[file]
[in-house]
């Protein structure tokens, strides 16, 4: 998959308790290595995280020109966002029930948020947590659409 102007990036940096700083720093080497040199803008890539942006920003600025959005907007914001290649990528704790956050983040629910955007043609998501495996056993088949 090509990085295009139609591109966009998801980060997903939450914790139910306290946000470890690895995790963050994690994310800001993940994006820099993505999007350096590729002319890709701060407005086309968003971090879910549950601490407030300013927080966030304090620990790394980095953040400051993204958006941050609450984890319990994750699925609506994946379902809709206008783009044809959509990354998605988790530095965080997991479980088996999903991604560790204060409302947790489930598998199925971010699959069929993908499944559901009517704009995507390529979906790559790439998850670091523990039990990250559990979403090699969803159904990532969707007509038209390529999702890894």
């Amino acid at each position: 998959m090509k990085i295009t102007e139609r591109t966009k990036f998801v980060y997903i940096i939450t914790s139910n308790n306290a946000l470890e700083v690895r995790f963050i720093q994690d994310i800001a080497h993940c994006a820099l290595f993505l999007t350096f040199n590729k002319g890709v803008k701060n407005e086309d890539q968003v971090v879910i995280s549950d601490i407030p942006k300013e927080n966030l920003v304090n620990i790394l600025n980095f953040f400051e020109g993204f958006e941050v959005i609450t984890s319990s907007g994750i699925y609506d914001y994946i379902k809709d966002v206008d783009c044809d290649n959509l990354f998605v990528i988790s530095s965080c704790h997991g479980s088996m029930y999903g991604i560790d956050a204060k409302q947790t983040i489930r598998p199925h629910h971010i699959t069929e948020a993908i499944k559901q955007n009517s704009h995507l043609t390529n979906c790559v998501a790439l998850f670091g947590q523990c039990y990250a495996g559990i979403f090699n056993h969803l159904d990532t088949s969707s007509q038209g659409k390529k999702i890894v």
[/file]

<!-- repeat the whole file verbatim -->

[in-house]
């Protein structure tokens, strides 16, 4: 998959308790290595995280020109966002029930948020947590659409 102007990036940096700083720093080497040199803008890539942006920003600025959005907007914001290649990528704790956050983040629910955007043609998501495996056993088949 090509990085295009139609591109966009998801980060997903939450914790139910306290946000470890690895995790963050994690994310800001993940994006820099993505999007350096590729002319890709701060407005086309968003971090879910549950601490407030300013927080966030304090620990790394980095953040400051993204958006941050609450984890319990994750699925609506994946379902809709206008783009044809959509990354998605988790530095965080997991479980088996999903991604560790204060409302947790489930598998199925971010699959069929993908499944559901009517704009995507390529979906790559790439998850670091523990039990990250559990979403090699969803159904990532969707007509038209390529999702890894």
């Amino acid at each position: 998959m090509k990085i295009t102007e139609r591109t966009k990036f998801v980060y997903i940096i939450t914790s139910n308790n306290a946000l470890e700083v690895r995790f963050i720093q994690d994310i800001a080497h993940c994006a820099l290595f993505l999007t350096f040199n590729k002319g890709v803008k701060n407005e086309d890539q968003v971090v879910i995280s549950d601490i407030p942006k300013e927080n966030l920003v304090n620990i790394l600025n980095f953040f400051e020109g993204f958006e941050v959005i609450t984890s319990s907007g994750i699925y609506d914001y994946i379902k809709d966002v206008d783009c044809d290649n959509l990354f998605v990528i988790s530095s965080c704790h997991g479980s088996m029930y999903g991604i560790d956050a204060k409302q947790t983040i489930r598998p199925h629910h971010i699959t069929e948020a993908i499944k559901q955007n009517s704009h995507l043609t390529n979906c790559v998501a790439l998850f670091g947590q523990c039990y990250a495996g559990i979403f090699n056993h969803l159904d990532t088949s969707s007509q038209g659409k390529k999702i890894v």